In the fall of 1957, it seemed as though the United States’ space program would never get off the ground. The USSR had launched Sputnik in October, and this cemented their place in history as the first nation in space. If that weren’t bad enough, they put Sputnik 2 into orbit a month later.
By Christmas, things looked even worse. The US had twice tried to launch Navy-designed Vanguard rockets, and both were spectacular failures. It was time to use their ace in the hole: the Redstone rocket, a direct descendant of the V-2s designed during WWII. The only problem was the propellant. It would never get the payload into orbit as-is.
The US Army awarded a contract to North American Aviation (NAA) to find a propellant that would do the job. But there was a catch: it was too late to make any changes to the engine’s design, so they had to work with big limitations. Oh, and the Army needed it two days before yesterday.
The Army sent a Colonel to NAA to deliver the contract, and to personally insist that they put their very best man on the job. And they did. What the Army didn’t count on was that NAA’s best man was actually a woman with no college degree.
As the prospects for Germany during the Second World War began to look increasingly grim, the Nazi war machine largely pinned their hopes on a number of high-tech “superweapons” they had in development. Ranging from upgraded versions of their already devastatingly effective U-Boats to tanks large enough to rival small ships, the projects ran the gamut from practical to fanciful. After the fall of Berlin there was a mad scramble by the Allied forces to get into what was left of Germany’s secretive development facilities, with each country hoping to recover as much of this revolutionary technology for themselves as possible.
One of the most coveted prizes was the Aggregat 4 (A4) rocket. Better known to the Allies as the V-2, it was the world’s first liquid fueled guided ballistic missile and the first man-made object to reach space. Most of this technology, and a large number of the engineers who designed it, ended up in the hands of the United States as part of Operation Paperclip. This influx of practical rocketry experience helped kick start the US space program, and its influence could be seen all the way up to the Apollo program. The Soviet Union also captured V-2 hardware and production facilities, which subsequently influenced the design of their early rocket designs as well. In many ways, the V-2 rocket was the spark that started the Space Race between the two countries.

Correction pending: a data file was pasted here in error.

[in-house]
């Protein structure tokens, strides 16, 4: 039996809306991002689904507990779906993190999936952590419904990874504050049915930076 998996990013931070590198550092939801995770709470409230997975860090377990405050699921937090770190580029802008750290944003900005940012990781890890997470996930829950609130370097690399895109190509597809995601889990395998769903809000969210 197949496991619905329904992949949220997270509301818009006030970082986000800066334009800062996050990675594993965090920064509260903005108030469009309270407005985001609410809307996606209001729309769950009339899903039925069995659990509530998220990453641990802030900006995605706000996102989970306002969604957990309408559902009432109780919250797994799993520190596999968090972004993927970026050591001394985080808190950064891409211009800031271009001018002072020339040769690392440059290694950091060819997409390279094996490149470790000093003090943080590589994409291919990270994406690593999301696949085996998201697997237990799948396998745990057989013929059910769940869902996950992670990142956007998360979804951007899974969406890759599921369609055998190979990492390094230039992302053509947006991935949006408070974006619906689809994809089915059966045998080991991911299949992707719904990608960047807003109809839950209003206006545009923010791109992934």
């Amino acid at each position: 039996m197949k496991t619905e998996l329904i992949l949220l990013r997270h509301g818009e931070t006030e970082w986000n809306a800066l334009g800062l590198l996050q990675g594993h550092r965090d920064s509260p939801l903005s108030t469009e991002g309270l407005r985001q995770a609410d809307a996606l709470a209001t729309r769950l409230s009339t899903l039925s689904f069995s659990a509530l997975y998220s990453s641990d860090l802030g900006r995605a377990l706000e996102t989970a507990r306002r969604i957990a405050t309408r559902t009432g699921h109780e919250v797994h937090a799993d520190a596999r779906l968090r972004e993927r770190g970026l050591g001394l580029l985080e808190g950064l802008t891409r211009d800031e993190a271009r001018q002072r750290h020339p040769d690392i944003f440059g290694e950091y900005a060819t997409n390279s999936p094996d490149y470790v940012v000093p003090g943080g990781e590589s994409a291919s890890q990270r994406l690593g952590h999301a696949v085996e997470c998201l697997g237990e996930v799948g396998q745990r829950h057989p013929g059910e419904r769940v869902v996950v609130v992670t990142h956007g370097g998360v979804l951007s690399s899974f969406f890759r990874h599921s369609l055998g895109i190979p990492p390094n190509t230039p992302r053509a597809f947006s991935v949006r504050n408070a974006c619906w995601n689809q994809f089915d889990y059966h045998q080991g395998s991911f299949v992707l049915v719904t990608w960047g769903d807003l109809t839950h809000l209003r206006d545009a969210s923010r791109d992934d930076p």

With the United States and Soviet Union taking the majority of V-2 hardware and personnel, little was left for the British. Accordingly their program, known as Operation Backfire, ended up being much smaller in scope. Rather than trying to bring V-2 hardware back to Britain, they decided to learn as much as they could about it in Germany from the men who used it in combat. This study of the rocket and the soldiers who operated it remains the most detailed account of how the weapon functioned, and provides a fascinating look at the incredible effort Germany was willing to expend for just one of their “superweapons”.
In addition to a five volume written report on the V-2 rocket, the British Army Kinematograph Service produced “The German A.4 Rocket”, a 40 minute film which shows how a V-2 was assembled, transported, and ultimately launched. Though they are operating under the direction of the British government, the German soldiers appear in the film wearing their own uniforms, which gives the documentary a surreal feeling. It could easily be mistaken for actual wartime footage, but these rockets weren’t aimed at London. They were being fired to serve as a historical record of the birth of modern rocketry.